nav
\"Robert

Robert Ballagh Photo by: Google Images

Ballagh withdraws from race to succeed Mary McAleese as President

\"Robert

Robert Ballagh Photo by: Google Images

Republican artist Robert Ballagh has officially withdrawn from Ireland’s Presidential election – and backed David Norris in the race to the Aras.

The left-wing sympathizer formally announced his withdrawal from the race to succeed Mary McAleese after a meeting with Sinn Fein and Independent deputies.

“My job is painting canvasses not canvassing votes,” declared Ballagh who confirmed his support for Norris’ name to appear on the ballot paper for the October election.

Ballagh had been in talks with Sinn Fein leader Gerry Adams and the United Left Alliance about running as an anti-establishment candidate.

He was also interested in campaigning against the EU-IMF bail-out as part of any electoral policy.
“I did hold meetings about the election in general and the possibility of a left-wing candidate being on the ticket,” Ballagh told the Irish Independent.

-------------

READ MORE:

Irish American Miss America 2011 Teresa Scanlan wants to be president

Gay Byrne turns down Fianna Fail approach to run for President

New polls shows gay candidate David Norris favorite to become Irish President

-------------

“But I have no ambitions, none whatsoever, to run in the election.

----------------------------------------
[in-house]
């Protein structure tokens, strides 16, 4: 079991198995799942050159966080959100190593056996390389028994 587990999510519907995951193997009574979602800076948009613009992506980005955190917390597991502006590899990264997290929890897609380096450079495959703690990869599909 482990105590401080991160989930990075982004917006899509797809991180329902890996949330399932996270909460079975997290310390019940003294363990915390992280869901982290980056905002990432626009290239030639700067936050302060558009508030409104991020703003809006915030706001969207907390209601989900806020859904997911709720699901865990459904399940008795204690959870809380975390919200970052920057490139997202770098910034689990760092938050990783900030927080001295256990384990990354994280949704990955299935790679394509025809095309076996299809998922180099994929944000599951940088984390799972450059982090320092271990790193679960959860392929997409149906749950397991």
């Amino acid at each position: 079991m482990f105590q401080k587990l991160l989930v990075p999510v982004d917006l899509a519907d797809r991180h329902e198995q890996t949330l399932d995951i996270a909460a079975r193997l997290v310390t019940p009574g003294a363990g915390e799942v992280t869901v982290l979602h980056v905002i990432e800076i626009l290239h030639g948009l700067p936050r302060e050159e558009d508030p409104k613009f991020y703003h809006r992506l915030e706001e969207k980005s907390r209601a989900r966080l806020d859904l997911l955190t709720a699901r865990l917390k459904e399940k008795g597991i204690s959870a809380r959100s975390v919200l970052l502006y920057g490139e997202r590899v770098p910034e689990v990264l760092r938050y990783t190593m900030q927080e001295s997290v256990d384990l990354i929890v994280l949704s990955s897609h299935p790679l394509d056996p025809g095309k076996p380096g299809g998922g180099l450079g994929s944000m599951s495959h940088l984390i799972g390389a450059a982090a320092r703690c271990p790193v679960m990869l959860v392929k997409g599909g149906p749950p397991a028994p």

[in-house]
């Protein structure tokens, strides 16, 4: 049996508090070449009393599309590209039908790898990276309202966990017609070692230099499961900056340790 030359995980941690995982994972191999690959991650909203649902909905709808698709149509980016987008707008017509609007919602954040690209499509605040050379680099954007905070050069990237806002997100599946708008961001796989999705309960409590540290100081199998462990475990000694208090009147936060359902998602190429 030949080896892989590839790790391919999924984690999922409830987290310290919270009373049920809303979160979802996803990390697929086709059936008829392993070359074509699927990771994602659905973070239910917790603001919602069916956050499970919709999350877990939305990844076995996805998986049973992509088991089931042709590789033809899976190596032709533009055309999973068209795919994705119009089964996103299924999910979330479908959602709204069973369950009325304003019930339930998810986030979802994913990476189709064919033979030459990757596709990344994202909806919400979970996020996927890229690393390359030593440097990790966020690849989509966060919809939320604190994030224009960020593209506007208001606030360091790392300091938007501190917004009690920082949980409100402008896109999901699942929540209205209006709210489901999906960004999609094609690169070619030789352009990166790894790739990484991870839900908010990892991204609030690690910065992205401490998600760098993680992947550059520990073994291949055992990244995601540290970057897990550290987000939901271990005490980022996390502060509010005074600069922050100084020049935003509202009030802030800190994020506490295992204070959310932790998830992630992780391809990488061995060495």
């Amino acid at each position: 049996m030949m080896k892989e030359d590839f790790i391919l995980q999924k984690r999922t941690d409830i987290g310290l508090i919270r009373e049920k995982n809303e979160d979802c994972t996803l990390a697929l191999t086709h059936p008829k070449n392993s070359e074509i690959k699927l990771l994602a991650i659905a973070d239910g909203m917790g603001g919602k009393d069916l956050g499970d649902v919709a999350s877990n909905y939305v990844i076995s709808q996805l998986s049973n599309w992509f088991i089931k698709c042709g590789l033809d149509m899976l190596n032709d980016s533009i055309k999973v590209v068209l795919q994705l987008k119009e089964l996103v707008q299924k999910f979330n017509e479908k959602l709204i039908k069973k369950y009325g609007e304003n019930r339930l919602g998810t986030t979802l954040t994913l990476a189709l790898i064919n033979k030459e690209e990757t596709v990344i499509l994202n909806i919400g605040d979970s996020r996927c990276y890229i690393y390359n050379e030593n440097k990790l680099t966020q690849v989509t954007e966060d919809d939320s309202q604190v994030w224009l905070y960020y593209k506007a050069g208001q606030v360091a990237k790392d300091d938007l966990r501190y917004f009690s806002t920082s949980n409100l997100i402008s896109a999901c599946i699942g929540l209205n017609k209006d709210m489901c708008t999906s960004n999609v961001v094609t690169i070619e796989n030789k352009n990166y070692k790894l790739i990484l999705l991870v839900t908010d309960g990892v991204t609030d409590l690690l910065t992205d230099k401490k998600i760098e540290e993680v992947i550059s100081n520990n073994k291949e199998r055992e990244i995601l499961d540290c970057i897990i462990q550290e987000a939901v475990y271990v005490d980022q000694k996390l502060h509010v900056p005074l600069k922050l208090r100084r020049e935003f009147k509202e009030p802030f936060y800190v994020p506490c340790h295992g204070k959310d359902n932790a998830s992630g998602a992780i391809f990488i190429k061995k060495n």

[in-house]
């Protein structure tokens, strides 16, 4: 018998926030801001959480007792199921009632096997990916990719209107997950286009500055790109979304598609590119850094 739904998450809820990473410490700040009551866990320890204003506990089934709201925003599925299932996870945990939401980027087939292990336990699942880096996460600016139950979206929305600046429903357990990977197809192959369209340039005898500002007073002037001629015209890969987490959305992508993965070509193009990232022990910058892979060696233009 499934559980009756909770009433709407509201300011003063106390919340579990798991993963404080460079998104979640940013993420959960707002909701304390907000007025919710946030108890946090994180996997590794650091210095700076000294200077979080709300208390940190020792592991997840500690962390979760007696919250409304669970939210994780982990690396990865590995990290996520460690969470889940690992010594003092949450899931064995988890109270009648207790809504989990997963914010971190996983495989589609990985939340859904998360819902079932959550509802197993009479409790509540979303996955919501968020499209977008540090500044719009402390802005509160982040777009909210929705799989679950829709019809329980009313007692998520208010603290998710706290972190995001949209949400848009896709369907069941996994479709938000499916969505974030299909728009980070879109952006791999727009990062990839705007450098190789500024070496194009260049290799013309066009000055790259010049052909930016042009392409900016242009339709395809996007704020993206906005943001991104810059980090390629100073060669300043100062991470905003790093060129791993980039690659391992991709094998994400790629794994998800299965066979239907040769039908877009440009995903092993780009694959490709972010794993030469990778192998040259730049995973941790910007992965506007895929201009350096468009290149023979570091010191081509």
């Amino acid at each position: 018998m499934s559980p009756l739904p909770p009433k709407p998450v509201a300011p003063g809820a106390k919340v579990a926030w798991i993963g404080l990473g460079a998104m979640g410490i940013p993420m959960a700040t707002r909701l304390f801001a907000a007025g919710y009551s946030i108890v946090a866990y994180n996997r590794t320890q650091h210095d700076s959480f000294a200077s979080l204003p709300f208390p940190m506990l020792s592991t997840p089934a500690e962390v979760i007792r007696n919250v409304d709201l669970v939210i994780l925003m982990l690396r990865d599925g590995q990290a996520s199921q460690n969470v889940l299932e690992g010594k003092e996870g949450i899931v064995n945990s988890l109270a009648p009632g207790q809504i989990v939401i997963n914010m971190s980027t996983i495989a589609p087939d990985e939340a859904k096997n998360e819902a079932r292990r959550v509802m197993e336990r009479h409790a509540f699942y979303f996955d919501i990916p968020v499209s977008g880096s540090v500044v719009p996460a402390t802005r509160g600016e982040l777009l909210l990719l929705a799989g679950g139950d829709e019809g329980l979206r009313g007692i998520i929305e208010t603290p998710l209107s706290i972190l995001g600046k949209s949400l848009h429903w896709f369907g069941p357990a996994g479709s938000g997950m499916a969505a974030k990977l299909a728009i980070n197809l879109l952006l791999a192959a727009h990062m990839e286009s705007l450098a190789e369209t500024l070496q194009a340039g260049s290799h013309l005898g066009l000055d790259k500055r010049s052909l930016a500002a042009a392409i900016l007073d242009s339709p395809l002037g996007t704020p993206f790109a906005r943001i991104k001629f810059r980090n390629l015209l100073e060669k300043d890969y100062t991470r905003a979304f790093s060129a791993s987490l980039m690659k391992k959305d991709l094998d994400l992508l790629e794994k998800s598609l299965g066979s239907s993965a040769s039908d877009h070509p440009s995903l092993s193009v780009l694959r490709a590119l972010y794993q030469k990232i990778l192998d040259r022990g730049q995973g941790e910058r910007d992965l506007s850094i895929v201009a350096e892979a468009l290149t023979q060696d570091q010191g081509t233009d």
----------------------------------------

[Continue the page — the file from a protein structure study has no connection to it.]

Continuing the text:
“I’m passionately interested in politics but people feel that develops into an interest in running for public office.

“Having thought it through, I feel I should leave it to others, who have more distinct political ambitions than I.”

The Government is to announce a date at the end of October for the Presidential election.

Three referendums will take place on the same day but the by-election to replace Brian Lenihan is expected to be delayed until early in 2012.

Meanwhile, as Presidential candidates addressed Sligo County Council on Monday, independent hopeful Sean Gallagher promised to address the issues raised by the Cloyne Report if he was to meet the Pope as President of Ireland.

“I would, as President, welcome the Pope to Ireland but would also in that context have a conversation about the needs of the Irish people,” said Gallagher.

COMMENTS